"The way we speak is so reflective of our fused culture. It’s the same Afrikaans and English as everyone else, but it’s just different when coloured people speak it. AmaSwati have isiSwati and the French have French. As coloured people, we have our language and our music (among other things). There’s a sound that resonates with us. It’s a gospel harmony. The magic is in the chord progression. I can’t even put my finger on what it is but it reminds us that we’re with our people; that we’re home. Whether in Mitchells Plain or Australia, that music is universal for coloured people.
My dad started a gospel band and I’d jam on my plastic guitar while they jammed. You see, no matter what, music is part of being coloured. It’s part of our heritage.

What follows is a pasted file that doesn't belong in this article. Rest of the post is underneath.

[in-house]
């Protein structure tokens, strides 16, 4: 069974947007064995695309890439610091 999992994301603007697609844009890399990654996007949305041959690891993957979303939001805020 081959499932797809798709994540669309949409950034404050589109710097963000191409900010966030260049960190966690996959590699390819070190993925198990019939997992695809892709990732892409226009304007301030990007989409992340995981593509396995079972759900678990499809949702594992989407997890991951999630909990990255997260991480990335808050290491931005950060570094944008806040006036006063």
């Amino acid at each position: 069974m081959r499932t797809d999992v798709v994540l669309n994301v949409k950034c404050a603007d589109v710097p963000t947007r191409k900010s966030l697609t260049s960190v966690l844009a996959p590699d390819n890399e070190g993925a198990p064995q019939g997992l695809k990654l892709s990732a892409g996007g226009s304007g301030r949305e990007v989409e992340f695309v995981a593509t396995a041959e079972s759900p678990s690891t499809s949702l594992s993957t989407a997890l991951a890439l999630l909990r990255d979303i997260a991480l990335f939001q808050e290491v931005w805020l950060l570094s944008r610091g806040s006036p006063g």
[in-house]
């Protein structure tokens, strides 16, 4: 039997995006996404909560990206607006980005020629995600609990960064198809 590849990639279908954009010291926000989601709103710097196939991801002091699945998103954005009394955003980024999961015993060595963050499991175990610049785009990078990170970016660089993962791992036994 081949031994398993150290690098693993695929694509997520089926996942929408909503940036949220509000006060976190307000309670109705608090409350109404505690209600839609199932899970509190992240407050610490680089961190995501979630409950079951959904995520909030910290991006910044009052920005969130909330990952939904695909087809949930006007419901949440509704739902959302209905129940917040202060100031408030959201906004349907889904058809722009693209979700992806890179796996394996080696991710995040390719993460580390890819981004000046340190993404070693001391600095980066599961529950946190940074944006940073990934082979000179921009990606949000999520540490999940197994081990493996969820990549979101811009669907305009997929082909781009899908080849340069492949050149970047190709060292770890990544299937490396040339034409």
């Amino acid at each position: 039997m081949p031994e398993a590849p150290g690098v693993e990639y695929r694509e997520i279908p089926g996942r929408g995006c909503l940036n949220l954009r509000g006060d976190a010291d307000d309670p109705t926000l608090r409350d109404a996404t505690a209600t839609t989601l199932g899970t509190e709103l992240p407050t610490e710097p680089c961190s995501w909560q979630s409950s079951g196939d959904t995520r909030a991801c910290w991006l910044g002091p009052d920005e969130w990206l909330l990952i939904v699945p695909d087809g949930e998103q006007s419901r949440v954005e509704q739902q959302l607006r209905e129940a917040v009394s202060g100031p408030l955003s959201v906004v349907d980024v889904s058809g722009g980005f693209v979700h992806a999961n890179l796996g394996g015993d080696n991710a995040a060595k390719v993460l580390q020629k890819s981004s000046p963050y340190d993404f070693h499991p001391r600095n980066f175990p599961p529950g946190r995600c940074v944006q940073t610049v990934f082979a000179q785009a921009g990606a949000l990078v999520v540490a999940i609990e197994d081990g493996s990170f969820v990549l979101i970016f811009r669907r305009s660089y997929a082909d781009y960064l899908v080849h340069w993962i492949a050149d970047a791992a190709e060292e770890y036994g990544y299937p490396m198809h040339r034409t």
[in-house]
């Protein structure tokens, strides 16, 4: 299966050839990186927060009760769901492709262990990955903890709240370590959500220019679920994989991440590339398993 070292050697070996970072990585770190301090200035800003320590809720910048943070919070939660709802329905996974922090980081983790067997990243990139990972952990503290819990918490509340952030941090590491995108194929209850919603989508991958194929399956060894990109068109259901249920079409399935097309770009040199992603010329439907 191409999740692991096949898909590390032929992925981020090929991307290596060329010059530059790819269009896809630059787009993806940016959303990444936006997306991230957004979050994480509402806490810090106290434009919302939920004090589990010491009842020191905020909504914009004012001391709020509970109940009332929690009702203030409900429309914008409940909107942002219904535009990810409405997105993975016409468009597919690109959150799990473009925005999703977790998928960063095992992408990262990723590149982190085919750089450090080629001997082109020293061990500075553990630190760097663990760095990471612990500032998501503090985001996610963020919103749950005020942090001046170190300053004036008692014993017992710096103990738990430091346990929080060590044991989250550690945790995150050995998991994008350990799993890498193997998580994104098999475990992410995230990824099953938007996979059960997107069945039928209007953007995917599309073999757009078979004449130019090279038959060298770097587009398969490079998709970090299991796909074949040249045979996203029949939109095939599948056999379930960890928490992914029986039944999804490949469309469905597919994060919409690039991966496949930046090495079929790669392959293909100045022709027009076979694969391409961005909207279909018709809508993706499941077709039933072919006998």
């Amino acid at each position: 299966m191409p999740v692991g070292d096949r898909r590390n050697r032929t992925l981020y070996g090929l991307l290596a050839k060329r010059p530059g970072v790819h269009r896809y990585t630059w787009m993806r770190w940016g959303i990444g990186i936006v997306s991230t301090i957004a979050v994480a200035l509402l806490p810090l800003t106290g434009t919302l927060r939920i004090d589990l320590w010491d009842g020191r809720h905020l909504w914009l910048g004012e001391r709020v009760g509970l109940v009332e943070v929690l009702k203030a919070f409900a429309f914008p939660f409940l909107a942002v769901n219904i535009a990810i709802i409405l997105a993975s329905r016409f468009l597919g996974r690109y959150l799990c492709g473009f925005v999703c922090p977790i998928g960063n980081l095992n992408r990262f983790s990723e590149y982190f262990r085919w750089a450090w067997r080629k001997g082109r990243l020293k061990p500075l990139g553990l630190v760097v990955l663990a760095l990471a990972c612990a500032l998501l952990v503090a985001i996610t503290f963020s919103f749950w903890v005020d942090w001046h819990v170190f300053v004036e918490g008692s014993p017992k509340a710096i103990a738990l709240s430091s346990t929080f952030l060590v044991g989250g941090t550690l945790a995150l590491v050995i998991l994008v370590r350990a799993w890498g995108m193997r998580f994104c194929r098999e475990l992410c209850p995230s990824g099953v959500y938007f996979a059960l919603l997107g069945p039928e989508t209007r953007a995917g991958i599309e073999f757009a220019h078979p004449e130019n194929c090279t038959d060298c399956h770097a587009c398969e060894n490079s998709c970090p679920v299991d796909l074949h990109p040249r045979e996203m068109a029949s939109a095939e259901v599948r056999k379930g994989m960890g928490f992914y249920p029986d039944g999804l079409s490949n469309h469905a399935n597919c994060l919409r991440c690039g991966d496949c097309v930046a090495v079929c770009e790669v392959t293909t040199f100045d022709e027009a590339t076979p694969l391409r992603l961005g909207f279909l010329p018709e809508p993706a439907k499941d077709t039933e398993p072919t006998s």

As a South African Jazz musician, I’m very conscious of where my musical culture has come from. We have our own music theories, background and heritage; we don’t need to look across the world for inspiration. Instead of taking influence from the world, I want to take my influence to the world." We all have a heritage, a culture, a story and these stories make us South African. This Heritage month discover the stories from different South Africans and celebrate the uniqueness in each and every one of us. #WeAreZA
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